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Researchers and families talk about ways to make sure they have reliable information to understand clinical studies.

How to Find Reliable Information

Information is knowledge. And knowledge is power.

Getting educated about your child's condition and how studies work is often the first step toward making a decision.

There are lots of resources out there to help you get the facts you need to make a good decision; the Internet, families with similar concerns, medical experts, support groups, patient advocates, friends and family members as well as others.

The Internet is a powerful tool, but use it wisely. You want to be sure the information you're getting is trustworthy and true.

  • Look for who publishes the site. Is it reliable? Is it balanced? Focus on sites that end in .gov, .org or .edu as a place to start. Government sites like the National Institutes of Health (www.NIH.gov external link icon) and health organization sites like the American Academy of Pediatrics (www.aap.org external link icon) are sites that you can trust for good information.
  • Find the date when it was last updated. Is the information current?
  • If it is a personal site make sure the information is credible. Is it a blog or opinion? Does it have references?

Remember, you're not alone.

There are people out there who can help too. You can ask your own physician, or a friend of the family who may have more knowledge about the condition.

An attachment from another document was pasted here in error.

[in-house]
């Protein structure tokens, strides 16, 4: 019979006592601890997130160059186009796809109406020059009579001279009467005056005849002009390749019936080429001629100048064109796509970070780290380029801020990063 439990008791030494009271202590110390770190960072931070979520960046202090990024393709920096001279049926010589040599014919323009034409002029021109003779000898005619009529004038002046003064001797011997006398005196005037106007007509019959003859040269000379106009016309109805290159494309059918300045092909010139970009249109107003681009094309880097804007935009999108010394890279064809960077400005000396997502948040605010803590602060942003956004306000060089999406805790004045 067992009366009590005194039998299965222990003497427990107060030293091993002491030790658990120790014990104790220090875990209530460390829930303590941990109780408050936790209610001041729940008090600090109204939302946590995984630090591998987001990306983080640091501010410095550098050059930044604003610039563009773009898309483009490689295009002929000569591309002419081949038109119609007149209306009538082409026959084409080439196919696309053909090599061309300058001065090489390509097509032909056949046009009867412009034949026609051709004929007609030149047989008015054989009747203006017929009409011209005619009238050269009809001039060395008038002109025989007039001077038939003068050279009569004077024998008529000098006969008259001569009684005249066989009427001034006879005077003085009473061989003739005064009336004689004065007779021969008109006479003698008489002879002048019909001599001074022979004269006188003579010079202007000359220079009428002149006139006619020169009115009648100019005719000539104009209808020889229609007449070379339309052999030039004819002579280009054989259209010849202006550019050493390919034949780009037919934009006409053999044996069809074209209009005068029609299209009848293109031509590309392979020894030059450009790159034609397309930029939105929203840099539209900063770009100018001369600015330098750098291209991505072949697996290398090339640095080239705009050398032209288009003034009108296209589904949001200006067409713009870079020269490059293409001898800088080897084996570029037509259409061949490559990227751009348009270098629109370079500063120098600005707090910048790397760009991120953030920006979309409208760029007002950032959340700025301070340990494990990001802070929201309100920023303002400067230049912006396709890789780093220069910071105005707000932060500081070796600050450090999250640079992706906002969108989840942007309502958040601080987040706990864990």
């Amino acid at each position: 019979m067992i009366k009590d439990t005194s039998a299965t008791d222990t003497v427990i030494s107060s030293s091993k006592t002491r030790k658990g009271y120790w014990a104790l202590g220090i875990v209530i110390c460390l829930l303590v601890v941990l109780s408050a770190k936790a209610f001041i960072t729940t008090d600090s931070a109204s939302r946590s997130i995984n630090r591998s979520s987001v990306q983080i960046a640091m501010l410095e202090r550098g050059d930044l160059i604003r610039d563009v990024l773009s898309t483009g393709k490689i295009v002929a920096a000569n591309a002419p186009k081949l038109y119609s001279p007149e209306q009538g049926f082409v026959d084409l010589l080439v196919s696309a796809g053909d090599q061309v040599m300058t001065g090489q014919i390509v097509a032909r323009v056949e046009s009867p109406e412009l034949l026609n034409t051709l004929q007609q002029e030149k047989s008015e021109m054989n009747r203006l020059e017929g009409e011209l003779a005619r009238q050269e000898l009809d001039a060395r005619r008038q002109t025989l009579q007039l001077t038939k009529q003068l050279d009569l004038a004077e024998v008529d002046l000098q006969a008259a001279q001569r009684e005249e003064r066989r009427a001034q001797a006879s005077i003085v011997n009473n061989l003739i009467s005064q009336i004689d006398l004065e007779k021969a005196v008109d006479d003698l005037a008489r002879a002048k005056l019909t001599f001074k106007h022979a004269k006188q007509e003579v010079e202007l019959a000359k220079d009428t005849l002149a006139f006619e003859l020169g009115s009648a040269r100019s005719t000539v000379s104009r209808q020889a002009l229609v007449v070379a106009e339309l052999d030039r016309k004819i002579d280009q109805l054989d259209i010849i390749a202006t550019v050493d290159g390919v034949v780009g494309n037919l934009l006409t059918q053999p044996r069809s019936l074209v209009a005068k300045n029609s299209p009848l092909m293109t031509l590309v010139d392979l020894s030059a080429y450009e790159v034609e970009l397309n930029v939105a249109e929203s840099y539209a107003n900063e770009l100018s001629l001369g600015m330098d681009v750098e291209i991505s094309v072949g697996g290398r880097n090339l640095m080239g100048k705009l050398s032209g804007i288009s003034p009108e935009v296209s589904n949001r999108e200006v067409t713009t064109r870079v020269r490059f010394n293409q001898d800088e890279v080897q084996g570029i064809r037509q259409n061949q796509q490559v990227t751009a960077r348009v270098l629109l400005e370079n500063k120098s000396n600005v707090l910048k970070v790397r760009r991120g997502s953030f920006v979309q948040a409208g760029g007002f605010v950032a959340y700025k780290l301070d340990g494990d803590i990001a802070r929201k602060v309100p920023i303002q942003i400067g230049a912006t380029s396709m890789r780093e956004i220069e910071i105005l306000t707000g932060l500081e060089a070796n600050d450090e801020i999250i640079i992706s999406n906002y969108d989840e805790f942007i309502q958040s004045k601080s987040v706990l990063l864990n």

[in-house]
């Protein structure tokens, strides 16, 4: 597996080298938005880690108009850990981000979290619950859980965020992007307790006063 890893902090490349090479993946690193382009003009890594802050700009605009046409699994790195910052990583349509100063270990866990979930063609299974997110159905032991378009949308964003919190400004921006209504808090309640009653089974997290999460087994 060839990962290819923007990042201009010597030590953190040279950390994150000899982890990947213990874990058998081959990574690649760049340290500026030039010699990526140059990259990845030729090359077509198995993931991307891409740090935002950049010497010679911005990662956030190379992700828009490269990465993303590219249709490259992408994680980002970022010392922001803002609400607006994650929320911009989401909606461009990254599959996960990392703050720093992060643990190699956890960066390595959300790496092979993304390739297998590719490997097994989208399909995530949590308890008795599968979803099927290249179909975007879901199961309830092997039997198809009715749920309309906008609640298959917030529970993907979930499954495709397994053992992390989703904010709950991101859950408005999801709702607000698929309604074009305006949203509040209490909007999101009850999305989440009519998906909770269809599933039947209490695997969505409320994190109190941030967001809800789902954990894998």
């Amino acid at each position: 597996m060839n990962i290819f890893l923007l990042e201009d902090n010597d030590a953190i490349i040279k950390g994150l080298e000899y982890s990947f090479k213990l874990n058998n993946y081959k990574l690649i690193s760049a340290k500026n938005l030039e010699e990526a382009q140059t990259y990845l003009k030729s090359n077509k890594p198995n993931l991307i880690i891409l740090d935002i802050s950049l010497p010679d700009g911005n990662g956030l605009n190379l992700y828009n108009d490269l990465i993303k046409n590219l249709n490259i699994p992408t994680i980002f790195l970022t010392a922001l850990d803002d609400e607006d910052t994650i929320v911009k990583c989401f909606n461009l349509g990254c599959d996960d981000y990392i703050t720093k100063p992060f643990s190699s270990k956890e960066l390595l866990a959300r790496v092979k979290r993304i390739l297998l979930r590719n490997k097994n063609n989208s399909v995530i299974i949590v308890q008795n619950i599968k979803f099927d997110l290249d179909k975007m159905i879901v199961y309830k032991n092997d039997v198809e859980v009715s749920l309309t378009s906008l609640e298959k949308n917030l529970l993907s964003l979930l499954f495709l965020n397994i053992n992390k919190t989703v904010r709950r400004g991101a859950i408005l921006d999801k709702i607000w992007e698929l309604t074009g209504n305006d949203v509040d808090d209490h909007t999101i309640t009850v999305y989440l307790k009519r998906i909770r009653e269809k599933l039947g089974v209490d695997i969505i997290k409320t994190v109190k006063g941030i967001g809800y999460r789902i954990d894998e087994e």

You can even ask the study team to put you in touch with other families who have faced the same decision. Connecting with families who have dealt with the same disease or who have been in a study can often help you.

And ask questions of your medical team - your primary care doctor, nurse, specialist or others involved in your child's care

"...parents should research it first, go on the Internet, do a lot of research, weigh out the pros and the cons and then pick and see if the pros outweigh the cons..."
Bianca, child in kidney disease study

"Many large studies have a study coordinator who's usually a nurse. People often find that it's easier to approach a nurse than a physician."
Dr. Gail Pearson, Pediatric Cardiologist

"I will ask the question first, 'Who is your primary care pediatrician' and get that individual involved. This is hopefully someone...who can provide both information to the [study] practitioner but also provide some level of comfort for the family as information is being given to them."
Dr. Joe Wright, Pediatrician

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